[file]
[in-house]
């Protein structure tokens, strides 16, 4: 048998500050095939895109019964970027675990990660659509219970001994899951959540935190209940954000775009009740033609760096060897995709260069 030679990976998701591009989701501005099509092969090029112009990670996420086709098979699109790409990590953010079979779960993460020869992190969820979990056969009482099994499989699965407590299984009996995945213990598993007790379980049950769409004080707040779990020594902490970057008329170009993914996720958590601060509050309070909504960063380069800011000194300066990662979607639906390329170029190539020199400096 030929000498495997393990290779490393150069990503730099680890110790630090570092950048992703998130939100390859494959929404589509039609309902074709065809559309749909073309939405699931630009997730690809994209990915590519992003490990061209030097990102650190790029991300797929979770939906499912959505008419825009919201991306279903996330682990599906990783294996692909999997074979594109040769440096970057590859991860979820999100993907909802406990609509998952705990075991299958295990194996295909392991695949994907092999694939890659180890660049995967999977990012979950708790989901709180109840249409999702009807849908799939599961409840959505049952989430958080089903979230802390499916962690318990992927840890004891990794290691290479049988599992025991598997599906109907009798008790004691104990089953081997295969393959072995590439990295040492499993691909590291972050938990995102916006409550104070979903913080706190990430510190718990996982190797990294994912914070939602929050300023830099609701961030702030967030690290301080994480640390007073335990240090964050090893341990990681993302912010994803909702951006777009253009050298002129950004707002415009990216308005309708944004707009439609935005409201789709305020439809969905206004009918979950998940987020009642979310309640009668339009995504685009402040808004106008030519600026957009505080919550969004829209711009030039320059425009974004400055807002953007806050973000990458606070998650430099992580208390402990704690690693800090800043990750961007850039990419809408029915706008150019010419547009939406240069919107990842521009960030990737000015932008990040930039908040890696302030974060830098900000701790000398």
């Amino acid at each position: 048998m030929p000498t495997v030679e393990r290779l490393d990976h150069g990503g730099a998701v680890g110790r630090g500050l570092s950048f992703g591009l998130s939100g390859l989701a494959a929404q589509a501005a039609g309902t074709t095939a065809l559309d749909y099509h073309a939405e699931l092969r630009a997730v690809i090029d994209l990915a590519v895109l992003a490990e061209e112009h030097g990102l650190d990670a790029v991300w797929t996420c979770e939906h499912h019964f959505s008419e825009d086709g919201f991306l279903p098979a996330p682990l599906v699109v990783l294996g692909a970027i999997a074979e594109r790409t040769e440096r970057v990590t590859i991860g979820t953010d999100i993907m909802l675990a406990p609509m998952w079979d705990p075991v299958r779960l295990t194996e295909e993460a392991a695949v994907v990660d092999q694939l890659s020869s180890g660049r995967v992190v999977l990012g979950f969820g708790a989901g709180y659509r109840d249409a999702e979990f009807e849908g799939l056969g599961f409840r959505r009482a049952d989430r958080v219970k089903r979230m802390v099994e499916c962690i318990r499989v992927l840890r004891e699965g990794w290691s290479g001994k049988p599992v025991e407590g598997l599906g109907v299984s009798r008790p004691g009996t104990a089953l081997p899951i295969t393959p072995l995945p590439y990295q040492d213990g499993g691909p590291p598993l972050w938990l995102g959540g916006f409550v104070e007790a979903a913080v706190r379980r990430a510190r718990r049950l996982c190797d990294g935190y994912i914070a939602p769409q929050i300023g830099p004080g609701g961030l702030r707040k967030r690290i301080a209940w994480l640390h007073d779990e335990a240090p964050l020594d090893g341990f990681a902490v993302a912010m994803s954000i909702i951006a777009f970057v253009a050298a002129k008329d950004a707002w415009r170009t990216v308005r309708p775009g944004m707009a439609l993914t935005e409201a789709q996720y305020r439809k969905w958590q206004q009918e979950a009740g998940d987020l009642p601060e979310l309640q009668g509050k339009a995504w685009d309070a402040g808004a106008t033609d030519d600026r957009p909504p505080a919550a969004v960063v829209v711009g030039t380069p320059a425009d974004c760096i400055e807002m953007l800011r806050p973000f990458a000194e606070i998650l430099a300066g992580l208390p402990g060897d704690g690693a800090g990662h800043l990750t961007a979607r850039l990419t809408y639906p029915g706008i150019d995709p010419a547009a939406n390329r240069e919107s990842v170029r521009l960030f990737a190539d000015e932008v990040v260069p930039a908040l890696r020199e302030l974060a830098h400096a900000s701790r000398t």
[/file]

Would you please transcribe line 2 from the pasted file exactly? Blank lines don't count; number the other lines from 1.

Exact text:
């Protein structure tokens, strides 16, 4: 048998500050095939895109019964970027675990990660659509219970001994899951959540935190209940954000775009009740033609760096060897995709260069 030679990976998701591009989701501005099509092969090029112009990670996420086709098979699109790409990590953010079979779960993460020869992190969820979990056969009482099994499989699965407590299984009996995945213990598993007790379980049950769409004080707040779990020594902490970057008329170009993914996720958590601060509050309070909504960063380069800011000194300066990662979607639906390329170029190539020199400096 030929000498495997393990290779490393150069990503730099680890110790630090570092950048992703998130939100390859494959929404589509039609309902074709065809559309749909073309939405699931630009997730690809994209990915590519992003490990061209030097990102650190790029991300797929979770939906499912959505008419825009919201991306279903996330682990599906990783294996692909999997074979594109040769440096970057590859991860979820999100993907909802406990609509998952705990075991299958295990194996295909392991695949994907092999694939890659180890660049995967999977990012979950708790989901709180109840249409999702009807849908799939599961409840959505049952989430958080089903979230802390499916962690318990992927840890004891990794290691290479049988599992025991598997599906109907009798008790004691104990089953081997295969393959072995590439990295040492499993691909590291972050938990995102916006409550104070979903913080706190990430510190718990996982190797990294994912914070939602929050300023830099609701961030702030967030690290301080994480640390007073335990240090964050090893341990990681993302912010994803909702951006777009253009050298002129950004707002415009990216308005309708944004707009439609935005409201789709305020439809969905206004009918979950998940987020009642979310309640009668339009995504685009402040808004106008030519600026957009505080919550969004829209711009030039320059425009974004400055807002953007806050973000990458606070998650430099992580208390402990704690690693800090800043990750961007850039990419809408029915706008150019010419547009939406240069919107990842521009960030990737000015932008990040930039908040890696302030974060830098900000701790000398």